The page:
National Centre of Competence in Research (NCCR) MARVEL researchers developed a novel microscopic theory that is able to describe heat transport in very general ways, and applies equally well to ordered or disordered materials such as crystals or glasses and to anything in between.


Glass can be made from waste ash new research finds

Researchers from Glass Technology Services found that using waste ash from biomass power plants can replace up to a fifth of the mined and man-made raw materials used to make glass. According to British Glass, UK biomass power plants currently product more than one million tonnes of waste ash each year.

Earth recycles ocean floor into diamonds

In experiments recreating extreme pressures and temperatures found 200 km underground, Macquarie University geoscientists and colleagues at Goethe University Frankfurt and Johannes Gutenberg University of Mainz demonstrated that seawater in sediment from bottom of ocean reacts in right way to produce the balance of salts found in diamond.


Sandvik creates first 3D printed diamond composite

Sandvik Additive Manufacturing recently introduced the first diamond composite product ever to be 3D printed. Most of the material is diamond, but to make it printable and dense, it is cemented into a very hard matrix material, keeping the most important physical properties of pure diamond.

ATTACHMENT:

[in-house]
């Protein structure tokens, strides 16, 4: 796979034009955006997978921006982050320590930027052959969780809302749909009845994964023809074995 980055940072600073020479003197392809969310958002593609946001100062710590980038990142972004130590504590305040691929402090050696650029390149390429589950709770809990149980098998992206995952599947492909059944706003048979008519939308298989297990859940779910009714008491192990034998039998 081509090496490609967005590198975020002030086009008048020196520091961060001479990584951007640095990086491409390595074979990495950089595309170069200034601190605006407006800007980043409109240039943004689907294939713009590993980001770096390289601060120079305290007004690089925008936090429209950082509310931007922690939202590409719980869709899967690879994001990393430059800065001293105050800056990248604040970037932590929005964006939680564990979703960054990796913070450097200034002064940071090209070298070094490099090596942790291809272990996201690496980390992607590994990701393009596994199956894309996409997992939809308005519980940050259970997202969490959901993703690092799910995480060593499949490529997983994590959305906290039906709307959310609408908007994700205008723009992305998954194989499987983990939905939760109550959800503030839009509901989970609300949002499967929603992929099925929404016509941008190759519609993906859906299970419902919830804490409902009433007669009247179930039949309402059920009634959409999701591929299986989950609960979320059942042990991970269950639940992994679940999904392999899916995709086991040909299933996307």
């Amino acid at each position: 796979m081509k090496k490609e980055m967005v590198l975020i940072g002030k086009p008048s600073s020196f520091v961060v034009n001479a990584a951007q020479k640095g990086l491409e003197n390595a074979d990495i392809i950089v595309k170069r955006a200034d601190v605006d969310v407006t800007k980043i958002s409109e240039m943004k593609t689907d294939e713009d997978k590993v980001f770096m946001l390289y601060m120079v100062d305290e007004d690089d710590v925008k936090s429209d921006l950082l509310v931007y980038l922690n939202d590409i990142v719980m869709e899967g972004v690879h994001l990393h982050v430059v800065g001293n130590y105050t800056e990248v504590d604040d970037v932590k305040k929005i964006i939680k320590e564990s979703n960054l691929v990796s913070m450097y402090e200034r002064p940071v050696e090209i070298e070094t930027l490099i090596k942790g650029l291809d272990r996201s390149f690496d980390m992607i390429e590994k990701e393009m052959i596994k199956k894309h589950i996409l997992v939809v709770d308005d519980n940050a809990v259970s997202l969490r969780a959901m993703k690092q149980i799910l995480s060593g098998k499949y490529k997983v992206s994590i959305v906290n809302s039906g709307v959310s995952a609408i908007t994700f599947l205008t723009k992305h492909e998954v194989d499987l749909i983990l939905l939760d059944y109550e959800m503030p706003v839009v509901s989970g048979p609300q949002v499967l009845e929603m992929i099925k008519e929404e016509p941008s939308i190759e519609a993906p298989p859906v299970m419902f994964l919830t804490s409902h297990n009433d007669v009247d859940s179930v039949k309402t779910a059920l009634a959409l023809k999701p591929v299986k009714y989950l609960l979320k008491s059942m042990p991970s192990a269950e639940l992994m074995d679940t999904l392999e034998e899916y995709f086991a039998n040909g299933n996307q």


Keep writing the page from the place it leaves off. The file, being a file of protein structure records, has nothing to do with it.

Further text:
New technique for studying rusting of steel benefits mining industry

A University of Saskatchewan Ph.D. student developed a new noninvasive synchrotron technique to study how the protective coatings of rebar—the steel reinforcing bars used to strengthen concrete —withstand corrosion.


Experiment shows the strange reaction of vibrating glass beads underwater

Scientists from Aalto University in Finland used glass beads spread over a submerged silicon plate on a piezoelectric transducer to show that when a plate is vibrated underwater, the heavier particles head for spots where amplitude of motion is greatest, contrary to common belief.

Why you should care about better fiber optics

At Norwegian University of Science and Technology, various research groups are experimenting with optical fibers using a semiconductor core of silicon and gallium antimonide instead of small amounts of germanium oxide, which is used in silica fibers now. Some of the researchers’ latest research findings are in Nature Communications.

Energy researchers break the catalytic speed limit

A team of researchers from University of Minnesota and University of Massachusetts Amherst discovered new technology that can speed up chemical reactions 10,000 times faster than the current reaction rate limit.

A bendable mirror is a step toward finding life outside our solar system

The Deformable Mirror Demonstration Mission CubeSat, a soon-to-launch experiment from Massachusetts Institute of Technology, features 140 tiny actuators that will let the satellite’s mirror bend and adapt to get clearer light readings from stars outside our solar system.

Elemental haiku: A poetic take on the Periodic Table

Mary Soon Lee, British speculative fiction writer, created an interactive Elemental haiku composed of 119 science poems, one for each element in the periodic table and one not yet synthesized.